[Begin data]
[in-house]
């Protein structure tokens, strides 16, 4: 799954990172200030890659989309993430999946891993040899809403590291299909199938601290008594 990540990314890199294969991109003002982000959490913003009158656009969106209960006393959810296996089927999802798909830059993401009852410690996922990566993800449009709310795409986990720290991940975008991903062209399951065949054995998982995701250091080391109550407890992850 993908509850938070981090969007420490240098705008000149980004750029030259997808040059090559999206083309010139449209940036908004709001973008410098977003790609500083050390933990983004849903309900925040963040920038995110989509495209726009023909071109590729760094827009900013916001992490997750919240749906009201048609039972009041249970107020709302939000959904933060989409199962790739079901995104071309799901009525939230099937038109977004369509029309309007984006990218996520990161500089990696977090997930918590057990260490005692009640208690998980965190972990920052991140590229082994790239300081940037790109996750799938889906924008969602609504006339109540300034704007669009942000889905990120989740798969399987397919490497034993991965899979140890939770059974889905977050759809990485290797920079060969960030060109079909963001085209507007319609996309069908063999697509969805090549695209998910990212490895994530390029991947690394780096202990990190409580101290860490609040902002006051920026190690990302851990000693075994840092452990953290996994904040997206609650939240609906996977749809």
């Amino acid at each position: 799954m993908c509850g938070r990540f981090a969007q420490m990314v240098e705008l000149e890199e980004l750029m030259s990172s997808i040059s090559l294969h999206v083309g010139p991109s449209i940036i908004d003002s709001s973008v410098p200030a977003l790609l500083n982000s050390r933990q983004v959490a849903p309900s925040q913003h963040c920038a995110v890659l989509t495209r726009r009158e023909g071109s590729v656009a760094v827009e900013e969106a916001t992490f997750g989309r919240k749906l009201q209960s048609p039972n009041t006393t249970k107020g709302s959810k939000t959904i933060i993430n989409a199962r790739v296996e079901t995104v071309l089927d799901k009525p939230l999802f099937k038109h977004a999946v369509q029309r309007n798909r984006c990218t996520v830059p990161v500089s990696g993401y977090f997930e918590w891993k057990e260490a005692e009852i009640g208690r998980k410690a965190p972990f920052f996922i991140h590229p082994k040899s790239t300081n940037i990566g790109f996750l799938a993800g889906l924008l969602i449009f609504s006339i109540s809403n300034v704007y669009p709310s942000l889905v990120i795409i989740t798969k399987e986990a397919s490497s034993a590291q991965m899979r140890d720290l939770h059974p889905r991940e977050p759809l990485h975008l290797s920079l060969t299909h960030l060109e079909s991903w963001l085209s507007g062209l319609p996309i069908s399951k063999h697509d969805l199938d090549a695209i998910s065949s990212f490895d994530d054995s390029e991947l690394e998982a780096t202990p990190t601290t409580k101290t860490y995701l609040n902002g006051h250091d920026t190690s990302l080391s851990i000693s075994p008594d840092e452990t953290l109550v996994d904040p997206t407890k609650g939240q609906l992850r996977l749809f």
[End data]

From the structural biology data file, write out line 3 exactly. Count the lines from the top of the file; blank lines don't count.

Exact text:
């Amino acid at each position: 799954m993908c509850g938070r990540f981090a969007q420490m990314v240098e705008l000149e890199e980004l750029m030259s990172s997808i040059s090559l294969h999206v083309g010139p991109s449209i940036i908004d003002s709001s973008v410098p200030a977003l790609l500083n982000s050390r933990q983004v959490a849903p309900s925040q913003h963040c920038a995110v890659l989509t495209r726009r009158e023909g071109s590729v656009a760094v827009e900013e969106a916001t992490f997750g989309r919240k749906l009201q209960s048609p039972n009041t006393t249970k107020g709302s959810k939000t959904i933060i993430n989409a199962r790739v296996e079901t995104v071309l089927d799901k009525p939230l999802f099937k038109h977004a999946v369509q029309r309007n798909r984006c990218t996520v830059p990161v500089s990696g993401y977090f997930e918590w891993k057990e260490a005692e009852i009640g208690r998980k410690a965190p972990f920052f996922i991140h590229p082994k040899s790239t300081n940037i990566g790109f996750l799938a993800g889906l924008l969602i449009f609504s006339i109540s809403n300034v704007y669009p709310s942000l889905v990120i795409i989740t798969k399987e986990a397919s490497s034993a590291q991965m899979r140890d720290l939770h059974p889905r991940e977050p759809l990485h975008l290797s920079l060969t299909h960030l060109e079909s991903w963001l085209s507007g062209l319609p996309i069908s399951k063999h697509d969805l199938d090549a695209i998910s065949s990212f490895d994530d054995s390029e991947l690394e998982a780096t202990p990190t601290t409580k101290t860490y995701l609040n902002g006051h250091d920026t190690s990302l080391s851990i000693s075994p008594d840092e452990t953290l109550v996994d904040p997206t407890k609650g939240q609906l992850r996977l749809f």